25 nov. 2009

Spanish dictionary update

Today's update to the Spanish dictionary brings additions and improvements to just over 1,100 entries in the dictionary.

3 nov. 2009

Update to the "Vocabularium" software

A small update to the Vocabularium Spanish vocabulary podcast software is now available for free download. For those not familiar with the software, it allows you to create vocabulary learning podcasts, relying on English and Spanish voices being installed on your computer (some free and good quality low-cost options are suggested: see the section on Spanish voice options for more details).

The software runs on Windows, Linux, Solaris and Mac OS. This update adds a new vocabulary topic (on school subjects). A few minor bugs have also been fixed.

Note that to save podcasts in MP3 format, you'll also require a plugin called LAME. See the aforementioned page for details of how to obtain LAME free of charge for your system. On Windows, the Vocabularium software can actually install LAME for you: follow the instructions that appear when you first run the program.

2 nov. 2009

Spanish dictionary update

Today's update adds various new entries to both the Spanish-English and English-Spanish sides of the dictionary. As with many updates, the new entries include both commonly-consulted everyday words, plus a number of technical terms.

25 oct. 2009

Spanish dictionary update

Today's update to the Spanish dictionary adds a number of new entries and improvements to existing entries. Various commonly-referenced entries in the English-Spanish side of the dictionary have also been improved.

3 jul. 2009

Spanish dictionary update

Today's update to the Spanish dictionary adds various new words and terms and improves the definitions of various common words.

Users of the dictionary may also be interested in an article I published a few weeks ago on improving your Spanish reading and dictionary skills.

25 jun. 2009

Spanish chemistry terms

In what will be a new series on Spanish technical vocabulary, a new section has been added to the Spanish vocabulary section of the site giving various instances of Spanish chemistry terminology.

The page starts with Spanish terms for various basic concepts such as atom, molecule, ion, bond. Then the names of different types of chemical and functional groups is given (the Spanish terms for aldehyde, ketone, ester etc).

The section on the Spanish names of chemical elements gives a list of common elements, some of which have traditional names which have undergone sound changes and are thus more difficult to predict (e.g. iron, derived from the Latin ferrum, is nowadays hierro in Spanish; sulphur is azufre). However, the names of many other elements can actually be dervied from a few simple rules, such as the fact that the ending -ium is practically always -io in Spanish.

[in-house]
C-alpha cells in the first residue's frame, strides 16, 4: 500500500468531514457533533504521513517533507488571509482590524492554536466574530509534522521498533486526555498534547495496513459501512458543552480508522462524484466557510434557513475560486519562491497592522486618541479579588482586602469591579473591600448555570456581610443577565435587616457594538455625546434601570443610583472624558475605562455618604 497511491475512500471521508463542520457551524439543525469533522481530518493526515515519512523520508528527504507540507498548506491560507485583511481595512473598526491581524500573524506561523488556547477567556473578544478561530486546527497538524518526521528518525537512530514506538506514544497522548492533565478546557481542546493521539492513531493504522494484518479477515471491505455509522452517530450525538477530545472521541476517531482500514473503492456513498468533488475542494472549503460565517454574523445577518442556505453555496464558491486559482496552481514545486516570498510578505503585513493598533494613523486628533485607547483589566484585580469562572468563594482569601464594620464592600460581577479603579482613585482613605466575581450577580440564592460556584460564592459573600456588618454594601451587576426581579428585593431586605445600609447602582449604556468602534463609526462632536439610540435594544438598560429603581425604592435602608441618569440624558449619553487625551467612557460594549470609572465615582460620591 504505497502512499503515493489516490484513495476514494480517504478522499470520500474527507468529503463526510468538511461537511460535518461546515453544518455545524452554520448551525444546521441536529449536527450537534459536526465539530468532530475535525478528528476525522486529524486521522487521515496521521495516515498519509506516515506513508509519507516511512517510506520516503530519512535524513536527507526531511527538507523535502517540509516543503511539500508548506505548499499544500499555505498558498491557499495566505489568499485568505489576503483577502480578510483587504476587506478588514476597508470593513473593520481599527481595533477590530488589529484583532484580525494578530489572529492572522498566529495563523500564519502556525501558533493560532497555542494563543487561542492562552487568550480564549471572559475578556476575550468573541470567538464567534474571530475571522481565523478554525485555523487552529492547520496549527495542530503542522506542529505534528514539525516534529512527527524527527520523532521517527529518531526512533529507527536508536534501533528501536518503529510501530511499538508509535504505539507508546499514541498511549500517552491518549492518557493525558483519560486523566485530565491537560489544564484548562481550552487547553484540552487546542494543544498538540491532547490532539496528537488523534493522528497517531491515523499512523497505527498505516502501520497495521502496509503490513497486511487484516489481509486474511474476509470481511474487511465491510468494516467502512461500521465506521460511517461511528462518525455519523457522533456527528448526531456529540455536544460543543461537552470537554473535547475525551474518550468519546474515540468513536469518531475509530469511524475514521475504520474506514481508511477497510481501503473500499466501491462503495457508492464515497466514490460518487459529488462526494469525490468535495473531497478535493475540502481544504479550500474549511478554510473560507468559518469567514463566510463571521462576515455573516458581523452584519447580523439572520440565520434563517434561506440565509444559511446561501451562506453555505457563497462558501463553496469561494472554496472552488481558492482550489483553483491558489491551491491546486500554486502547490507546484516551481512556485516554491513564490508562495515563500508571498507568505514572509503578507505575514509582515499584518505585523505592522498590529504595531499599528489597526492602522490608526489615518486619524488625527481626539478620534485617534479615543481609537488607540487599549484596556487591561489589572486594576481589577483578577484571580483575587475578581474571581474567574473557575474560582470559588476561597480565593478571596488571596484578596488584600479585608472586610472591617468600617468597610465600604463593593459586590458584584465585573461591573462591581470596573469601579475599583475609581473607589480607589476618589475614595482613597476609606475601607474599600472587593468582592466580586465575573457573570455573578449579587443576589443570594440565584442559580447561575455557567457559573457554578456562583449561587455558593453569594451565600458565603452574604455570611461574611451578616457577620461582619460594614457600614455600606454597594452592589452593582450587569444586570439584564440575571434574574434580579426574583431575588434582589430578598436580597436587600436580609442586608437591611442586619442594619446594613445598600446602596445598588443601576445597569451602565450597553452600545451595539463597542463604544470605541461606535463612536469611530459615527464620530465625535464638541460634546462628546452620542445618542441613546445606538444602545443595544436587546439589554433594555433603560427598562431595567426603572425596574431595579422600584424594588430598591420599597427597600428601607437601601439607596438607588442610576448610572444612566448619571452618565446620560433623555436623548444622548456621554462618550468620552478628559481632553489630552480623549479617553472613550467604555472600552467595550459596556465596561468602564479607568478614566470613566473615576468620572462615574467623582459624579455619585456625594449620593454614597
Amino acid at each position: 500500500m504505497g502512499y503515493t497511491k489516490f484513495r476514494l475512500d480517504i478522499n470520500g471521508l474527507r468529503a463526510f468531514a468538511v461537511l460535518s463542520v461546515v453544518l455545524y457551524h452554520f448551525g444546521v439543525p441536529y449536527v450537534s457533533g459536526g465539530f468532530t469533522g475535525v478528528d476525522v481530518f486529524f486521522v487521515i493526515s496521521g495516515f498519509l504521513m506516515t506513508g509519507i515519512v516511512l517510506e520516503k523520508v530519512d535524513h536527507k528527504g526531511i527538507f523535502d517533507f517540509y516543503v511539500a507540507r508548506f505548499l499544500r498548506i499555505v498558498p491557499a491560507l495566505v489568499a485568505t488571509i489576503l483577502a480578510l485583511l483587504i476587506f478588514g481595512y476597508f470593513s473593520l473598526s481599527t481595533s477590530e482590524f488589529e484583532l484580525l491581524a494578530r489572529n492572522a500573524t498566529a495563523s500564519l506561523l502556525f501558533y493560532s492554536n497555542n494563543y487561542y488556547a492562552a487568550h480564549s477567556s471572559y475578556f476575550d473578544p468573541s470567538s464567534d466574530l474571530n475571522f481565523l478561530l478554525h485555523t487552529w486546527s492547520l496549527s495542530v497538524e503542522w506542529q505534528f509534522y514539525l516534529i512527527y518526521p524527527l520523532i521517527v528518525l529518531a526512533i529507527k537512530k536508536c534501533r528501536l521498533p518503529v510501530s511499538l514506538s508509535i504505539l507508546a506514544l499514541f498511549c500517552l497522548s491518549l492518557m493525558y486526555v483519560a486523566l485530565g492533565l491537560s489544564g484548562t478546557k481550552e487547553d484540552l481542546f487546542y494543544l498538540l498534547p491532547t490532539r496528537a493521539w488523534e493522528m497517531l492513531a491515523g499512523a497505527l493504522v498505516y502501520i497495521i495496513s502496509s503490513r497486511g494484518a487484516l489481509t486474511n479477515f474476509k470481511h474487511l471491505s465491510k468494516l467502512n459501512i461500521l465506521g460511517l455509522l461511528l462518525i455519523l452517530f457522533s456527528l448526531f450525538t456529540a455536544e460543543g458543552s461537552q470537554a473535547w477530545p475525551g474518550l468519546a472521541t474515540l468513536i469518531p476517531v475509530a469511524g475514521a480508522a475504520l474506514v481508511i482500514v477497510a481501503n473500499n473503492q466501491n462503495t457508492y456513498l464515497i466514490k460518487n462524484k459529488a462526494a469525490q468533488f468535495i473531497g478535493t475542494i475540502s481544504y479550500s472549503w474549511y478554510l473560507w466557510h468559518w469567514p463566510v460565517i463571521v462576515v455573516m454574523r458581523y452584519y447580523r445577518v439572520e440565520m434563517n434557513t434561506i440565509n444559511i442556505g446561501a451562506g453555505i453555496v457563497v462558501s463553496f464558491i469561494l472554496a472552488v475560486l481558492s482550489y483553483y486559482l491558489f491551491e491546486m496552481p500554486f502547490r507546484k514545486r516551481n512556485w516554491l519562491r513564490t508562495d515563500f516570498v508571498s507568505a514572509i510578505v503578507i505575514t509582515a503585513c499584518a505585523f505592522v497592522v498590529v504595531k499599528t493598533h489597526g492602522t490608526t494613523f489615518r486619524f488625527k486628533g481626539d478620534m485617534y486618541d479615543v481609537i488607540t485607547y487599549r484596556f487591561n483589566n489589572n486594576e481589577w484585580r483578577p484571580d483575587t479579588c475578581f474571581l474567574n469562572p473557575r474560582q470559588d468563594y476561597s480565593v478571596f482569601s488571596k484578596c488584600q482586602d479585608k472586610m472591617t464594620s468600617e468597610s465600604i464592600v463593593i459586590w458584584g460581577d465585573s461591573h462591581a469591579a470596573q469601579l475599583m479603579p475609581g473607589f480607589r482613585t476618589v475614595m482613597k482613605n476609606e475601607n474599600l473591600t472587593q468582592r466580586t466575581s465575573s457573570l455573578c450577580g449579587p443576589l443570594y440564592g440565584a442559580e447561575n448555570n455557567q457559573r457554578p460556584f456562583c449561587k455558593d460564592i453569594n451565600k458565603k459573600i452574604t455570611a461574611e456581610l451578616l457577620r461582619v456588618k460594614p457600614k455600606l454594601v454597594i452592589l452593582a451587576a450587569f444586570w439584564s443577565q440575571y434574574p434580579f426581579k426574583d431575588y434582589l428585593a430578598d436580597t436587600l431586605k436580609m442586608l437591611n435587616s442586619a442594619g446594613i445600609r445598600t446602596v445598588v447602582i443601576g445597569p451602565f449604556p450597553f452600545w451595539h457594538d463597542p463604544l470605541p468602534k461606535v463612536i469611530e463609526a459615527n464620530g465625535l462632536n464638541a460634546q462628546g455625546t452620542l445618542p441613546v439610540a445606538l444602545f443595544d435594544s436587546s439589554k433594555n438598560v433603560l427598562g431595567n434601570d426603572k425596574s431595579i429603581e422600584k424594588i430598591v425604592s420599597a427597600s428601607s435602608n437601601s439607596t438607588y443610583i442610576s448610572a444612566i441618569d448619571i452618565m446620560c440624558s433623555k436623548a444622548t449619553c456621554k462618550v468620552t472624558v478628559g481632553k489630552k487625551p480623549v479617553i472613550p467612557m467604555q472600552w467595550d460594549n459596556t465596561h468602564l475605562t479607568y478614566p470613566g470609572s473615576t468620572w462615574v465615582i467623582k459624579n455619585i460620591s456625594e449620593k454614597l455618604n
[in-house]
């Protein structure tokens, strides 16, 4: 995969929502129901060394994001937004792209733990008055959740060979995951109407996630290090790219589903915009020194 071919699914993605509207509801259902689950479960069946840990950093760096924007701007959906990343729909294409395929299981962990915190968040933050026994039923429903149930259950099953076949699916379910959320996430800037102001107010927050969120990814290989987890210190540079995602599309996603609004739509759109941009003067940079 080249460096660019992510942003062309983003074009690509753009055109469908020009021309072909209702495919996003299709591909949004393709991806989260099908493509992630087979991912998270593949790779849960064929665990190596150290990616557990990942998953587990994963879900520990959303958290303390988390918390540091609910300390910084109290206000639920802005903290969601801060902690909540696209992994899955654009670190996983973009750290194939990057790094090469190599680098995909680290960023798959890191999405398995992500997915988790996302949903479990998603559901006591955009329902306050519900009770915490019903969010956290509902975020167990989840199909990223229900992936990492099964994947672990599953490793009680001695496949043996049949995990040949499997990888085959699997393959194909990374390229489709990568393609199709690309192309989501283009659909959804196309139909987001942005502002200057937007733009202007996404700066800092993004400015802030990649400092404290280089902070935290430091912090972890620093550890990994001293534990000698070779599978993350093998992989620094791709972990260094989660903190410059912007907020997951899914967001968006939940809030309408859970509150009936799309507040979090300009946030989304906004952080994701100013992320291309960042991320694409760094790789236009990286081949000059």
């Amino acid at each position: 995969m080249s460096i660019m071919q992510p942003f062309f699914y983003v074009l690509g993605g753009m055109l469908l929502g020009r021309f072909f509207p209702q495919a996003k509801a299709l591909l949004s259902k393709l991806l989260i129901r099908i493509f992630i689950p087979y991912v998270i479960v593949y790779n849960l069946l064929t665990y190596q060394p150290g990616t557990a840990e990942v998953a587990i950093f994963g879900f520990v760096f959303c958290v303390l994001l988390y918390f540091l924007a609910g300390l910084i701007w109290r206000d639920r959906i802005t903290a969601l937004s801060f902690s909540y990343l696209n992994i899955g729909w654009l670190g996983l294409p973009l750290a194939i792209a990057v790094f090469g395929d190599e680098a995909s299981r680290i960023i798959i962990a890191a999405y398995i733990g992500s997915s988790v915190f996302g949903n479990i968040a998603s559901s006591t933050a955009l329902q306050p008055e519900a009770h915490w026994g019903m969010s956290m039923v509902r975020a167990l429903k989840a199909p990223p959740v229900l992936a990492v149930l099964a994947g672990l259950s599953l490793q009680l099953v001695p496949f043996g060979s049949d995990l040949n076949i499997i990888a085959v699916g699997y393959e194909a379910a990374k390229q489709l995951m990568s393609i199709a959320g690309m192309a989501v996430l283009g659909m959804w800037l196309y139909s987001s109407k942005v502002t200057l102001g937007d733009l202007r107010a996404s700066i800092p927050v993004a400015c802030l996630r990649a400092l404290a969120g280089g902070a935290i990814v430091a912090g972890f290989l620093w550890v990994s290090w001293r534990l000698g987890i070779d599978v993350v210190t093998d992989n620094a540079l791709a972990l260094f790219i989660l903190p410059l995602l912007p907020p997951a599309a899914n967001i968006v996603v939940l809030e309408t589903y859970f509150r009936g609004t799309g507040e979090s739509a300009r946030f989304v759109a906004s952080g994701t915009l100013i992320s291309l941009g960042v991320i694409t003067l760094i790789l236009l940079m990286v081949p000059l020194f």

A final section looks at how to describe chemical reactions in Spanish, including terms for different types of reaction and a few useful terms for describing chemical formulae.

19 jun. 2009

Spanish dictionary update

Well, after a slight hiatus while I caught up on some translation projects, the site's Spanish dictionary has been updated to include various new words and phrases. Notable words include patochada, the official Spanish word for "constructing a duck house at the public's expense", plus various medical terms (yes, I've been watching too many episodes of House recently).

Some new sections to both the Spanish and English grammar sections are also in the pipeline. Watch this space...

21 may. 2009

Book review: Correct your Spanish Blunders

Beginner to intermediate level Spanish students (or those teaching Spanish at high school level) will be interested in the review of Correct your Spanish Blunders (McGraw-Hill) now available on the Español-Inglés site. As with its French counterpart, the book takes a particularly straightforward, practical approach to Spanish grammar that some students will welcome. It's probably fair to say that the book assumes that the reader has a small amount of previous knowledge of Spanish and basic grammar terms such as verb, tense etc. But with that in mind, the book covers most of the grammar you're likely to need at high school level in a compact, no-nonesense way.

As mentioned in the review, the main caveat is that more advanced students will be looking for something a little more in-depth, such as Butt & Benjamin's New Reference Grammar of Modern Spanish, which covers more advanced topics such as regional and stylistic variation in Spanish, use of literary forms such as the future subjunctive, more detailed treatment of Spanish pronominal verbs, and in general a more "discursive" approach to grammar.